The 44Cup Marstrand had a tricky start today off the Swedish paradise island bearing its name. A weather front slowly moving across the west coast of Sweden brought with it solid 25 knots winds, 30+ gusts and the real prospect of no racing for the eight owner-driver RC44s. However mid-afternoon, as the front’s torrential rain arrived, so the wind dropped and PRO Maria Torrijo was able to coax the teams and their high performance one designs out on the water.
Ultimately just one race was held before the wind became too unstable, but crews and race committee alike were pleased to have salvaged one race on what could easily have been a no race day.
In the singleton race, held in a 12 knot northerly, Chris Bake and Team Aqua came out on top. “There was huge expectation for big breeze, but we got out there and the breeze was 14 knots and flat water,” said Bake. “The start was congested by the committee boat but we came in and tacked onto port and got on to the right side of the course where we prevailed and managed to defend. It was a bit touch and go downwind because it was pretty shifty and there were lots of areas where there was more breeze, but we managed to hold on to the lead - so all good. As always the fleet is really tight and there is nothing between first and fifth and fifth and eighth.”
Bake is the ‘Master of Marstrand’ having won here more than any other RC44 team and is also the event’s defending champion. “I like Marstrand a lot: the breeze is great, the weather conditions are highly variable - it throws everything at you. There’s the terrain and the horizon melds into the sea, but I really enjoy sailing here. There is a good atmosphere.”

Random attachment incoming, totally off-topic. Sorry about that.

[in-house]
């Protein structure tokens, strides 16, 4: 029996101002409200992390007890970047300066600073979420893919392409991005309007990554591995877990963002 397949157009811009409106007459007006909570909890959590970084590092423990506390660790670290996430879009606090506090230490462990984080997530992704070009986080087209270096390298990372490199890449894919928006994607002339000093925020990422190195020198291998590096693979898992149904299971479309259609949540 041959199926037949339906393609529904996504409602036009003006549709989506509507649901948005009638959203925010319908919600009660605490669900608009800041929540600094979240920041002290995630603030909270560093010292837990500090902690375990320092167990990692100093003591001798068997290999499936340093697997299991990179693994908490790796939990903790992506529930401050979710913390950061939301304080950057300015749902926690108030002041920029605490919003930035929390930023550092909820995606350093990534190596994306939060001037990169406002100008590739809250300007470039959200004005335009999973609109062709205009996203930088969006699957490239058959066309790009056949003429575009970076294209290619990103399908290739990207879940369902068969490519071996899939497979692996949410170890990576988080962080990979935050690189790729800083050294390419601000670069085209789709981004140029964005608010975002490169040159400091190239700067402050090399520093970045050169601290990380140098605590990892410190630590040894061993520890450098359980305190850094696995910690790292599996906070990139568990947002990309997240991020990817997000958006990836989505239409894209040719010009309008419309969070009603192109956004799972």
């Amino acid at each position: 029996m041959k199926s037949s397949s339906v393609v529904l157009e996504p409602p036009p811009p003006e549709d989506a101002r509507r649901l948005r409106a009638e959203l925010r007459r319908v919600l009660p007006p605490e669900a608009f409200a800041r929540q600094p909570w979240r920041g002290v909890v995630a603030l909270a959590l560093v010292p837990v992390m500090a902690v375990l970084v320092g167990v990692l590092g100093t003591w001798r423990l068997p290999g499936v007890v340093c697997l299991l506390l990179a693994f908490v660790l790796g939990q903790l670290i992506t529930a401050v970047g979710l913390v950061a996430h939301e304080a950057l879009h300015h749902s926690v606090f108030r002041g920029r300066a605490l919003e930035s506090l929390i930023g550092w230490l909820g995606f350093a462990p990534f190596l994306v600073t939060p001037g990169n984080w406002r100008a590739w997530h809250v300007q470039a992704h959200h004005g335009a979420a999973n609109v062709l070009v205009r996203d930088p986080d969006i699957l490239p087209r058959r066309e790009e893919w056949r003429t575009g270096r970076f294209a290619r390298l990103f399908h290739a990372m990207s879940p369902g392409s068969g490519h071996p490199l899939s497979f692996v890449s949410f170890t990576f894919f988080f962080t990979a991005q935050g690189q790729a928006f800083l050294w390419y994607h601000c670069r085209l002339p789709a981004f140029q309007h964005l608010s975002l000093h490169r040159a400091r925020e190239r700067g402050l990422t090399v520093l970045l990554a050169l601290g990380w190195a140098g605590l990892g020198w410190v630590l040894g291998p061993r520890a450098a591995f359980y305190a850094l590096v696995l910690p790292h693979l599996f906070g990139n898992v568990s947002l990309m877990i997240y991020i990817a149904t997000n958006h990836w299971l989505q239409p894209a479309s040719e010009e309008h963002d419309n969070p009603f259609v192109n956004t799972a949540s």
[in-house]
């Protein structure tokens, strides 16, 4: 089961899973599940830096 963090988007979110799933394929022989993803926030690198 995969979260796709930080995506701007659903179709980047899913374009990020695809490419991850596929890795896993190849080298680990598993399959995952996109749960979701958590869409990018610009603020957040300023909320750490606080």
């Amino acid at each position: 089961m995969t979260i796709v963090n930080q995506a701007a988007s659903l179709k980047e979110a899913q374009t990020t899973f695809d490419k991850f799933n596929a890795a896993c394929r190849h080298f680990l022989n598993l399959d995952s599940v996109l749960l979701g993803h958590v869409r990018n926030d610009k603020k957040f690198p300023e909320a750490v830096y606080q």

The race was up and down for Vladimir Prosikhin’s Team Nika, but turned out well finishing second. As the team’s new Spanish tactician Manu Weiller explained: “We had a good start and we were in the front for the first few minutes but then we struggled for boat speed on port tack and then got bounced around the place and were fifth at the top mark. Then we had a bad downwind and we were last at the gate with Peninsula. But we got a very nice line and we started to sail the boat better. We rounded the top mark in third and then we passed Artemis downwind.”
Equally strong out of the blocks today was the event’s host Torbjörn Törnqvist, whose Artemis Racing held second place most of the way around only to be displaced by Team Nika just short of the finish line. The Swedish team appeared transformed today compared to Portorož.
“It is great to be back here,” said Törnqvist. “I have had a bit of time to practice before the regatta. Obviously we didn’t have a good last regatta. Now we have our regular crew back and that feels good. The class is so tight that the slightest mistake and you slide back. I think we know what we need to improve on. We have worked on a few things that did not work in the last regatta. We will try to do our best and enjoy the sailing.”
On mainsheet once again aboard Artemis Racing is double Olympic gold medallist Iain Percy. “Flat water 14 knots and J2s, it was a good fun race,” he said. “We lost one boat on the last run, but these things happen. In Portoroz we were struggling to handle the boat in stronger winds. All of us were a bit rusty, but particularly not having some of our main crew members because of the COVID meant we struggled to get around the corners. This is a brilliant place to sail and we have been here many times. It was good to get the race in.”
Conditions are forecast to be lighter and sunny tomorrow when the race committee will attempt to hold three races.